The Tornado Warning Mess -- National Service Replies

Since this blog was created in 2009, we've looked at dozens of storms across the United States. In numerous cases, I have praised the work of the National Weather Service (two of many examples, here and here), especially in the early years of the blog. More recently, we have expressed considerable alarm at the deterioration of the NWS's tornado warning program. 

In 2022, on two occasions, I made my concerns known to the then-director of the National Weather Service. The replies were of a patronizing "party-line" nature -- "everything is fine, no cause for concern." 

After the multiplicity of unwarned tornadoes in the last nine months of 2023, I decided to try again. This time, I sent the letter to Dr. Richard Spinrad, the Administrator of the National Oceaning and Atmospheric Administration (NOAA) which is the parent agency of the NWS. A copy of the letter is below.

I apologize for the edit marks, I can't seen to remove them.
They were not on the original.
In addition to the letter, I provided an appendix that included my missed tornado warning blog write-ups since April 1.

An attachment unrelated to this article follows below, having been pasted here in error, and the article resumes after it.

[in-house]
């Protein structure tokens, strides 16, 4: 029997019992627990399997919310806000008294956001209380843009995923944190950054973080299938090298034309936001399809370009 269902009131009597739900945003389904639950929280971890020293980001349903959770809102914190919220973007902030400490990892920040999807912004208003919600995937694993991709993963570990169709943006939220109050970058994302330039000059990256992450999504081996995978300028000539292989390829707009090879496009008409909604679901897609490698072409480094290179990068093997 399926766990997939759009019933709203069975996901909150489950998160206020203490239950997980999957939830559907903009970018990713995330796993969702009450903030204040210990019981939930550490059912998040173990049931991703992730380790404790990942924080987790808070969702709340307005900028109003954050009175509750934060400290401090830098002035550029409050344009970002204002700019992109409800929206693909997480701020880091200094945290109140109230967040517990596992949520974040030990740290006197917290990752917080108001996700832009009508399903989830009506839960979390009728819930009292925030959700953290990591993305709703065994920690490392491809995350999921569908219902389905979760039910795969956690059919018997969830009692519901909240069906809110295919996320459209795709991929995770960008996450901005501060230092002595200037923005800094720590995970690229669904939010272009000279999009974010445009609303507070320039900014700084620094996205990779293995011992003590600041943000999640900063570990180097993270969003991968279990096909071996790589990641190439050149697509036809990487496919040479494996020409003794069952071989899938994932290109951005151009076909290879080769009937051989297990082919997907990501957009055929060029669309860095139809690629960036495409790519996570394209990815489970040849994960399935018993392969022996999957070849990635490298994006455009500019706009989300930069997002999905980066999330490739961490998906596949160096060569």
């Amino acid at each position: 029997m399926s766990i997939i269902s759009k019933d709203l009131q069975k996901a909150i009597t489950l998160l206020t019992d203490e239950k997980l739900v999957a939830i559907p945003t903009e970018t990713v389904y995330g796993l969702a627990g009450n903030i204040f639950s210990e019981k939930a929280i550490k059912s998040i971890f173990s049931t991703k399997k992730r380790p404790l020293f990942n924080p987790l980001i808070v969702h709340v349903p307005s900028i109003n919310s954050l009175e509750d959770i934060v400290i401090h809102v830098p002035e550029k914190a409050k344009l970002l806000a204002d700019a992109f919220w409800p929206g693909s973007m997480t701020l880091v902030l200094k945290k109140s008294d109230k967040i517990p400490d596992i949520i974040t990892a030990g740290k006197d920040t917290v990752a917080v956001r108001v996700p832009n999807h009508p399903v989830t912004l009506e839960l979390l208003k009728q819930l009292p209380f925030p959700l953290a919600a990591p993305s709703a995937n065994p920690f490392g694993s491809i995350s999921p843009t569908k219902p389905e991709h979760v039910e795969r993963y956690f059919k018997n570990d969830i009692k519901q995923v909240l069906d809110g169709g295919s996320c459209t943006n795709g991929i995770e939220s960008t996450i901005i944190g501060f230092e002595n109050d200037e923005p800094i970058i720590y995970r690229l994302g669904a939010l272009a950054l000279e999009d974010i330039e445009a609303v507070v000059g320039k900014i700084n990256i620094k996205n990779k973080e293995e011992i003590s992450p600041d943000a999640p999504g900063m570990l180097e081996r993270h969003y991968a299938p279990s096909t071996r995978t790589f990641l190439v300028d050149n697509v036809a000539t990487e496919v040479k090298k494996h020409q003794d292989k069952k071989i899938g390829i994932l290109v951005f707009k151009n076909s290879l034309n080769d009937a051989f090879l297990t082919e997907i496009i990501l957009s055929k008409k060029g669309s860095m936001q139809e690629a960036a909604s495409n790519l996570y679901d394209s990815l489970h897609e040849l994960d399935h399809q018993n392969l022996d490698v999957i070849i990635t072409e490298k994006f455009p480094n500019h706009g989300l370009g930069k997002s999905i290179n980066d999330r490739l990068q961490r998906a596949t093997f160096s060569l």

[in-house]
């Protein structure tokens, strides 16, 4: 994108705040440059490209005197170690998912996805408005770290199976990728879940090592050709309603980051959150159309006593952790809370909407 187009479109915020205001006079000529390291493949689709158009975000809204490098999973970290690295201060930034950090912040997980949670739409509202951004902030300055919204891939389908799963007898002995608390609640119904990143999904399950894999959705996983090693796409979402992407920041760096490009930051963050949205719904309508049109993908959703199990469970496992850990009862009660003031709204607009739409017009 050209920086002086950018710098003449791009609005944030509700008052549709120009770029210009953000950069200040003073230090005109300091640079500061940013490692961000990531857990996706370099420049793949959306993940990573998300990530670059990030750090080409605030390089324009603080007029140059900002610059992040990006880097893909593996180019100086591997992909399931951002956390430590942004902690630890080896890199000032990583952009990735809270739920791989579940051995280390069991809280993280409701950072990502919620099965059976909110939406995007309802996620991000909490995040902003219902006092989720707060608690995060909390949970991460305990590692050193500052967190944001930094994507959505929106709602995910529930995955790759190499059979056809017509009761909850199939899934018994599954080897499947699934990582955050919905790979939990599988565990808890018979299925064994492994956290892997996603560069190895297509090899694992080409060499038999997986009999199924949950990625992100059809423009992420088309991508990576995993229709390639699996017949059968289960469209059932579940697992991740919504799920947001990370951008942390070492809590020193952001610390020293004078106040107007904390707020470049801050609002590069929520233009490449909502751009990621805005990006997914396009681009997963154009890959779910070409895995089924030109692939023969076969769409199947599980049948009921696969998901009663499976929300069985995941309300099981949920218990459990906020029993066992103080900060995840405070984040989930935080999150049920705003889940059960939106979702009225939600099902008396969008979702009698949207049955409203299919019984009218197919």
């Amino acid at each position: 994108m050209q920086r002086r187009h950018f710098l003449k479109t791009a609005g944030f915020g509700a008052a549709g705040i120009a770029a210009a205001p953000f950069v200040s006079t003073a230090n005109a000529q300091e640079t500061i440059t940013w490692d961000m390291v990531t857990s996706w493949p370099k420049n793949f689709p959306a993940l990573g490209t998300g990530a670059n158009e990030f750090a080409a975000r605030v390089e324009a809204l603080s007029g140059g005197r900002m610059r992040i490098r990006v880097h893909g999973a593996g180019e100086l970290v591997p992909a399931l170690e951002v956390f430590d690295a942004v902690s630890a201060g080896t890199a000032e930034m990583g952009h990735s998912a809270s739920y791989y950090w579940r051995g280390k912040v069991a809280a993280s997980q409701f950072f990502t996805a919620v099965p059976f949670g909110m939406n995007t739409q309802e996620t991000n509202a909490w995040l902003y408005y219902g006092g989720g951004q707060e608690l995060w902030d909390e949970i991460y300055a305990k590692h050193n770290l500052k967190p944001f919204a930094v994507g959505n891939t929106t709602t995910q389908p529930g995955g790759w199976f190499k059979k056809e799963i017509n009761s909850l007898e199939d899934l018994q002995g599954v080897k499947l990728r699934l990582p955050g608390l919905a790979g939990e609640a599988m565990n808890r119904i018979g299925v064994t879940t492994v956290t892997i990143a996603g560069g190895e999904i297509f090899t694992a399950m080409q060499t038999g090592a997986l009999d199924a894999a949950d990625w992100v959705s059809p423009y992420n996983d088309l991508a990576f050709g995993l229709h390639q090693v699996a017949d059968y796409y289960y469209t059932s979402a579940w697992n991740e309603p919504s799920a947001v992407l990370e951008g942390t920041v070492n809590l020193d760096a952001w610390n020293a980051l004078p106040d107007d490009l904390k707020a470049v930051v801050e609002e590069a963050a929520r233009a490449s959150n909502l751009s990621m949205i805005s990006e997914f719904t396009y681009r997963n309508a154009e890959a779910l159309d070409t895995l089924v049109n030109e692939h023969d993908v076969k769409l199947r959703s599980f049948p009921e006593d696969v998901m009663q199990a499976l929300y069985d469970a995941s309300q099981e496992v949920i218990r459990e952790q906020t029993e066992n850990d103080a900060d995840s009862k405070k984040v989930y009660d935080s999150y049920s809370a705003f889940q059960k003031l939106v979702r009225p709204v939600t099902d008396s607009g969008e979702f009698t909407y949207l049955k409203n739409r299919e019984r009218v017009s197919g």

List of Problematic Tornado Warnings Since April 30, 2023

(in reverse chronological order)

·       https://www.mikesmithenterprisesblog.com/2023/12/no-advance-warning-for-fatal.html (fatal tornado)

·       https://www.mikesmithenterprisesblog.com/2023/12/it-happened-again-strong-tornado-on.html

·       https://www.mikesmithenterprisesblog.com/2023/09/dont-count-on-nws-to-warn-you-of.html

·       https://www.mikesmithenterprisesblog.com/2023/08/another-tragic-poorly-warned-tornado.html (fatal)

·       www.mikesmithenterprisesblog.com/2023/08/another-giant-tornado-warning-miss.html

·       www.mikesmithenterprisesblog.com/2023/08/tornado-warning-miss-3-this-weekend.html  

·       www.mikesmithenterprisesblog.com/2023/08/the-second-missouri-tornado-warning.html  

·       www.mikesmithenterprisesblog.com/2023/08/another-shocking-tornado-warning-miss.html  

·       www.mikesmithenterprisesblog.com/2023/07/strong-tornado-without-advance-warning.html  

·       www.mikesmithenterprisesblog.com/2023/07/another-bizarre-nws-tornado-warning.html

·       www.mikesmithenterprisesblog.com/2023/07/when-did-nws-decide-to-get-out-of.html

·       www.mikesmithenterprisesblog.com/2023/06/matador-another-fatal-tornado-without.html (fatal)

·       www.mikesmithenterprisesblog.com/2023/06/again-fatal-tornado-strikes-perryton.html  (fatal)

·       www.mikesmithenterprisesblog.com/2023/05/fatal-texas-tornado-struck-without.html  (fatal)